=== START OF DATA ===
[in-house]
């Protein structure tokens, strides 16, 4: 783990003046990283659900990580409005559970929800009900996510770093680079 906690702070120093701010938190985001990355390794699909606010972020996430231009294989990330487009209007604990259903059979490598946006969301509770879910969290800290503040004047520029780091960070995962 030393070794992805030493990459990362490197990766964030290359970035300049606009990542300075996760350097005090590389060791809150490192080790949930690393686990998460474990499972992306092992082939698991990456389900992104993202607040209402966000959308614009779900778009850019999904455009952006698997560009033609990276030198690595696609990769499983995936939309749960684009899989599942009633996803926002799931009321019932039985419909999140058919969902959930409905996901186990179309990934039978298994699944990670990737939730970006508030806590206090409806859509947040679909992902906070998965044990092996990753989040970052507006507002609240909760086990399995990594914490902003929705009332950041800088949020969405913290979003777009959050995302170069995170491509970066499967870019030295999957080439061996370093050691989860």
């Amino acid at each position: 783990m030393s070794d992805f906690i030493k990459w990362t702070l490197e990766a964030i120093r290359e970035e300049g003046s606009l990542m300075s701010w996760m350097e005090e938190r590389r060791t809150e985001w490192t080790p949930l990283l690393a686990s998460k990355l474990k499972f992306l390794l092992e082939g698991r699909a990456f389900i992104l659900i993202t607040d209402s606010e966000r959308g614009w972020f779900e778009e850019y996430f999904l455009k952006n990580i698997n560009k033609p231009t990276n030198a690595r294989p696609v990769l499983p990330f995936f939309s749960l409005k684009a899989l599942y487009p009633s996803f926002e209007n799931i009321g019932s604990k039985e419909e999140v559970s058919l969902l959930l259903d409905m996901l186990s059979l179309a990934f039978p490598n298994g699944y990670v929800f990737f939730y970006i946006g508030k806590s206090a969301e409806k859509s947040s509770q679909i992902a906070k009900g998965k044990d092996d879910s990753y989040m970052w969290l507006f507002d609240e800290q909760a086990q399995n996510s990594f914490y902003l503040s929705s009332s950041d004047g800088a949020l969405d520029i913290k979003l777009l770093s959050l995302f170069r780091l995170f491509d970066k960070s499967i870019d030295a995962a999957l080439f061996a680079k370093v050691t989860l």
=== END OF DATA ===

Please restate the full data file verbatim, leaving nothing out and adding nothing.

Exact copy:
[in-house]
């Protein structure tokens, strides 16, 4: 783990003046990283659900990580409005559970929800009900996510770093680079 906690702070120093701010938190985001990355390794699909606010972020996430231009294989990330487009209007604990259903059979490598946006969301509770879910969290800290503040004047520029780091960070995962 030393070794992805030493990459990362490197990766964030290359970035300049606009990542300075996760350097005090590389060791809150490192080790949930690393686990998460474990499972992306092992082939698991990456389900992104993202607040209402966000959308614009779900778009850019999904455009952006698997560009033609990276030198690595696609990769499983995936939309749960684009899989599942009633996803926002799931009321019932039985419909999140058919969902959930409905996901186990179309990934039978298994699944990670990737939730970006508030806590206090409806859509947040679909992902906070998965044990092996990753989040970052507006507002609240909760086990399995990594914490902003929705009332950041800088949020969405913290979003777009959050995302170069995170491509970066499967870019030295999957080439061996370093050691989860």
């Amino acid at each position: 783990m030393s070794d992805f906690i030493k990459w990362t702070l490197e990766a964030i120093r290359e970035e300049g003046s606009l990542m300075s701010w996760m350097e005090e938190r590389r060791t809150e985001w490192t080790p949930l990283l690393a686990s998460k990355l474990k499972f992306l390794l092992e082939g698991r699909a990456f389900i992104l659900i993202t607040d209402s606010e966000r959308g614009w972020f779900e778009e850019y996430f999904l455009k952006n990580i698997n560009k033609p231009t990276n030198a690595r294989p696609v990769l499983p990330f995936f939309s749960l409005k684009a899989l599942y487009p009633s996803f926002e209007n799931i009321g019932s604990k039985e419909e999140v559970s058919l969902l959930l259903d409905m996901l186990s059979l179309a990934f039978p490598n298994g699944y990670v929800f990737f939730y970006i946006g508030k806590s206090a969301e409806k859509s947040s509770q679909i992902a906070k009900g998965k044990d092996d879910s990753y989040m970052w969290l507006f507002d609240e800290q909760a086990q399995n996510s990594f914490y902003l503040s929705s009332s950041d004047g800088a949020l969405d520029i913290k979003l777009l770093s959050l995302f170069r780091l995170f491509d970066k960070s499967i870019d030295a995962a999957l080439f061996a680079k370093v050691t989860l």